ISLAMABAD - Prime Minister Yousuf Raza Gilani on Saturday evening said he would decide on writing a letter to the Swiss authorities after consulting his lawyer, adding that he did not exactly know in which case the court had passed these orders.

Talking to media persons at the Prime Minister’s House, Gilani said he used to go by book while handing the official files daily and that was the reason he was crystal clear that he had not committed any contempt of court. He further said he had all respect for the courts and personally appeared before the Supreme Court, adding that he would again do so, if required.

When asked what would be his response to the latest court directives regarding writing the letter to the Swiss authorities without seeking advice, the prime minister said he did not know exactly about the order and he would take decision in consultation with his lawyer, as he did not know right now in which case the court had issued directives.

To a question about the unrest in Balochistan, Gilani said he had completed consultation process with the political leaders of the province, while he also discussed the matter with the military leadership and made it clear that government extended all possible help to the provincial government in establishing law and order in the province.

To another question, he did not rule out foreign hand in the current spate of violence in the province.

Responding to a question about the All Parties Conference (APC) on Balochistan, he vowed to call the meeting the moment the provincial government would ask to do so.

On the all-time low relations with the United States, Gilani said the trust-deficit was the major hurdle in normalising the Pak-US ties, adding that Pakistan wanted strong and long-term relations with United States on the basis of equality and mutual respect.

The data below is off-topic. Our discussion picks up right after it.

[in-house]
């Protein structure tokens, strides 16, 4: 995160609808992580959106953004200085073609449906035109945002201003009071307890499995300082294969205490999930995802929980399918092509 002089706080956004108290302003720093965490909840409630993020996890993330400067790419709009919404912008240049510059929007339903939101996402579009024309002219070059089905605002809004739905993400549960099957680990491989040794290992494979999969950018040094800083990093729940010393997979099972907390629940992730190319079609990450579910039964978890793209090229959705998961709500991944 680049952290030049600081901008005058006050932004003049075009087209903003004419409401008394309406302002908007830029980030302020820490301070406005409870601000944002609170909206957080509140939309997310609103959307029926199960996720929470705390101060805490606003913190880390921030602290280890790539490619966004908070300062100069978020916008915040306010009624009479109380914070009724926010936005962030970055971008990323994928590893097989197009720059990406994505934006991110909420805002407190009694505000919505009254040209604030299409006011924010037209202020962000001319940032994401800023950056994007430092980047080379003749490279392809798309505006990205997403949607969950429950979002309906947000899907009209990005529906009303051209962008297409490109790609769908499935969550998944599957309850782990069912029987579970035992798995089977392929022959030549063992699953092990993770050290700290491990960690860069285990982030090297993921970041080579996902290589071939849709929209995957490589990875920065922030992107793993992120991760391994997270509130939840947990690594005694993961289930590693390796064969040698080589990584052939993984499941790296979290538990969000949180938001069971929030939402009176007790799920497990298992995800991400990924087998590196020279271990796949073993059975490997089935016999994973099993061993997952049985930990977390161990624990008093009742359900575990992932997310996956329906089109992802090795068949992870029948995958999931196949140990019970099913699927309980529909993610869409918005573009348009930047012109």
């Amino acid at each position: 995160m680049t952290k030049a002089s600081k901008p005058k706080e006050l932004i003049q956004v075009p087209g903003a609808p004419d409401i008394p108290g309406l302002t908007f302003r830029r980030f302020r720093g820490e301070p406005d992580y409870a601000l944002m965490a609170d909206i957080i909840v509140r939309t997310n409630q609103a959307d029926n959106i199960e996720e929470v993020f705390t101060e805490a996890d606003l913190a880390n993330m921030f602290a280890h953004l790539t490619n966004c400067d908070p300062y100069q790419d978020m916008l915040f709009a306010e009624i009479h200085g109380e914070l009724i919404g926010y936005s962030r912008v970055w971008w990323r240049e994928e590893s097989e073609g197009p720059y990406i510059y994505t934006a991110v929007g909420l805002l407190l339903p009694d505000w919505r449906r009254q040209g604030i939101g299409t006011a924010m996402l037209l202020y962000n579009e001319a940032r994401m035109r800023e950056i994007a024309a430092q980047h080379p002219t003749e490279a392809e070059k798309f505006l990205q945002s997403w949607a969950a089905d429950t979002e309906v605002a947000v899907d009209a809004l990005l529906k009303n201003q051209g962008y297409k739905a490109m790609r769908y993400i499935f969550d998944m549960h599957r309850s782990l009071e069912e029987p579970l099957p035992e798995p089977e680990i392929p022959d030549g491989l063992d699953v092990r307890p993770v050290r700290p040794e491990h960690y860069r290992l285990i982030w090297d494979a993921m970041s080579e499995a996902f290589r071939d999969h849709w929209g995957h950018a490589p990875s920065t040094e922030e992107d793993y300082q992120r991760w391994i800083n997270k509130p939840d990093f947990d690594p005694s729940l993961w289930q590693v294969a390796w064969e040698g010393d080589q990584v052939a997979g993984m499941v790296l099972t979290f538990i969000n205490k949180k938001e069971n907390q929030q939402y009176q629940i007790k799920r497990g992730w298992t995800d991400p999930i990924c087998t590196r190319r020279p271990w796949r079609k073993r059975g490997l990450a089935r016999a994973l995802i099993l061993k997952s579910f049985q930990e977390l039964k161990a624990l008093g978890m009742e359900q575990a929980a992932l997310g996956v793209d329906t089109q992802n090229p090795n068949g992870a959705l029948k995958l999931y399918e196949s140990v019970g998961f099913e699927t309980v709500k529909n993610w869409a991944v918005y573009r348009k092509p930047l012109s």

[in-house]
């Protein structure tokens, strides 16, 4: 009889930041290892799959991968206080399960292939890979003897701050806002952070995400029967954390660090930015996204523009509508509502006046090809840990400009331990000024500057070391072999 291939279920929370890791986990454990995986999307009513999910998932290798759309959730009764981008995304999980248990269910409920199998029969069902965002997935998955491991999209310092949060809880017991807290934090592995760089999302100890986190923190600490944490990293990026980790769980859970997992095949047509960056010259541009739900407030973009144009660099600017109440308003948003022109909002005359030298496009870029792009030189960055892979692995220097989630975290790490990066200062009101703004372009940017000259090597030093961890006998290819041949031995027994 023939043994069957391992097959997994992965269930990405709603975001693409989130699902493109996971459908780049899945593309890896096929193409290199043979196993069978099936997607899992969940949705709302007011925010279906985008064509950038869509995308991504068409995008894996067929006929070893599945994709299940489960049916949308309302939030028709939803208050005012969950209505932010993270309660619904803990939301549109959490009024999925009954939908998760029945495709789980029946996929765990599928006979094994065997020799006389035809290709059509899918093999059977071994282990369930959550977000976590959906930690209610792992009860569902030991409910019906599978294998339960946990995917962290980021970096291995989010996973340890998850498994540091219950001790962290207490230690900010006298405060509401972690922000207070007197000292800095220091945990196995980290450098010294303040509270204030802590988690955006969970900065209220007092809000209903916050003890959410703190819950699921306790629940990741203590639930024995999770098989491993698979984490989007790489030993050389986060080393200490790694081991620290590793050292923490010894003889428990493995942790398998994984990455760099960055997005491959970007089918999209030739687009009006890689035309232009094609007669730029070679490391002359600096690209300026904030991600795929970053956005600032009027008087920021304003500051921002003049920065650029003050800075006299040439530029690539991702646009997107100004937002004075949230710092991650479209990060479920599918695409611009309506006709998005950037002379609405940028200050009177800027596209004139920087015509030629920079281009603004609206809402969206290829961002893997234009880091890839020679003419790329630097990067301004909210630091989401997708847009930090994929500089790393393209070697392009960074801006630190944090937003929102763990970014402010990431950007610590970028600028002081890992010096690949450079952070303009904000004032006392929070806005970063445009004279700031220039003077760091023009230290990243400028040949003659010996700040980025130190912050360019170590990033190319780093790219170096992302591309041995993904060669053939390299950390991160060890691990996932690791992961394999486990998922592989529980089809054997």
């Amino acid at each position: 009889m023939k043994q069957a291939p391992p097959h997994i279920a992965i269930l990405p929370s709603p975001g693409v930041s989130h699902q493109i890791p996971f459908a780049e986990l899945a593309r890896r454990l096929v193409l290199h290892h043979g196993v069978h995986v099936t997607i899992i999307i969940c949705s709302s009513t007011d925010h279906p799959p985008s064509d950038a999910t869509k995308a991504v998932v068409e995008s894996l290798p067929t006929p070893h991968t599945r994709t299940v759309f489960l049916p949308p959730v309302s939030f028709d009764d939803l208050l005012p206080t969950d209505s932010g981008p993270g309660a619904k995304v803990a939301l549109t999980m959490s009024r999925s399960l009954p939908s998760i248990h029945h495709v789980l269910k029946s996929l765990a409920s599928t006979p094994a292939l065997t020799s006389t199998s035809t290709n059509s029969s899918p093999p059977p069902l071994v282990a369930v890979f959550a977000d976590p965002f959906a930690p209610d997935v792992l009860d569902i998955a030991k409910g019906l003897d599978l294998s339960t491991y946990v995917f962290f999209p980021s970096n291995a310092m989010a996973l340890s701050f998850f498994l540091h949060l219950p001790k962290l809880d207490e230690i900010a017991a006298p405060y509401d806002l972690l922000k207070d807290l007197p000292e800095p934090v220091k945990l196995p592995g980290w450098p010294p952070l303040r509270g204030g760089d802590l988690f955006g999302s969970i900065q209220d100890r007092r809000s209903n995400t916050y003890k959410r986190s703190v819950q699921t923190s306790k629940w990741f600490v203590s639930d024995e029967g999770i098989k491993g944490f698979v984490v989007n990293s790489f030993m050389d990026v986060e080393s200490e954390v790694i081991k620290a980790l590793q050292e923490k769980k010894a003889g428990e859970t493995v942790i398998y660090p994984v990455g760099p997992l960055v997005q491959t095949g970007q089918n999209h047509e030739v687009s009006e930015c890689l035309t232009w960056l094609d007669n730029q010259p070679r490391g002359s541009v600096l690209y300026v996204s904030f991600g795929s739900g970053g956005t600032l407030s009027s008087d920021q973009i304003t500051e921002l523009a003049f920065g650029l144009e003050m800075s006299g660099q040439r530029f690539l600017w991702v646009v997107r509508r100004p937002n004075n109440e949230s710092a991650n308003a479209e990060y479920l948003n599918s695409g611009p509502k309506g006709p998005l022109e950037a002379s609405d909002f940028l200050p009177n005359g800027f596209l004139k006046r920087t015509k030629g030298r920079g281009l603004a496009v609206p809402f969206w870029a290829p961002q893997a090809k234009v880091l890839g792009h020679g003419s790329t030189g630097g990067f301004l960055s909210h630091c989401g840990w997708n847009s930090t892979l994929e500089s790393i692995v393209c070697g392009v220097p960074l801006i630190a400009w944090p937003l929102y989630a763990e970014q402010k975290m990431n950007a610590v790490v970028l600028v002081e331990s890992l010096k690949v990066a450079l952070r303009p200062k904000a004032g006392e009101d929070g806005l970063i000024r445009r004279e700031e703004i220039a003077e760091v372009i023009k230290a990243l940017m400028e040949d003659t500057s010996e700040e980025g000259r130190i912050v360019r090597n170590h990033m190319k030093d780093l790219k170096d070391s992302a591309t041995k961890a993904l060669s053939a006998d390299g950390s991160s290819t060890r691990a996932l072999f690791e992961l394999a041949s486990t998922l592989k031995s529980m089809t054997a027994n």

On the Nato supplies restoration, the premier said the Parliament would decide matter, for which a joint sitting of the Parliament was expected in a next few weeks.

To a question about using of Pakistani airspace for the Nato supplies, Gilani said the air corridor was never closed, as only the land route had been blocked.

He also rejected the notion that the government had put a condition of the US apology over the attack on border checkposts for restoration of supplies.

About Iran-Pakistan gas pipeline, the PM said the decision on the project would be taken keeping in view the national interest setting aside the US pressure on initiative. He further said Iran was also having contracts with other states as well; therefore, there was no question of slapping sanctions on it.

Expressing satisfaction over the performance of his government over the past four years, the prime minister said the major challenges faced by the government included terrorism and energy crisis for which steps were being taken on war-footing.

To a question about the new accountability law which is lingering for past over three years, Gilani expressed his optimism that they would bring the legislation with the support of the opposition like the landmark achievement of passing three major constitutional amendments with consensus.

He said his government had put to rest the political victimisation and not even a single case of political arm-twisting could be attributed to them.

He promised to continue with the politics of reconciliation and consensus, saying the PPP would not only satisfy the coalition partners but also take opposition parties on-board while tackling the issues of national importance.

To another question, Gilani claimed that they had implemented 80 per cent of the Charter of Democracy and the party manifesto while was striving for materialising the rest.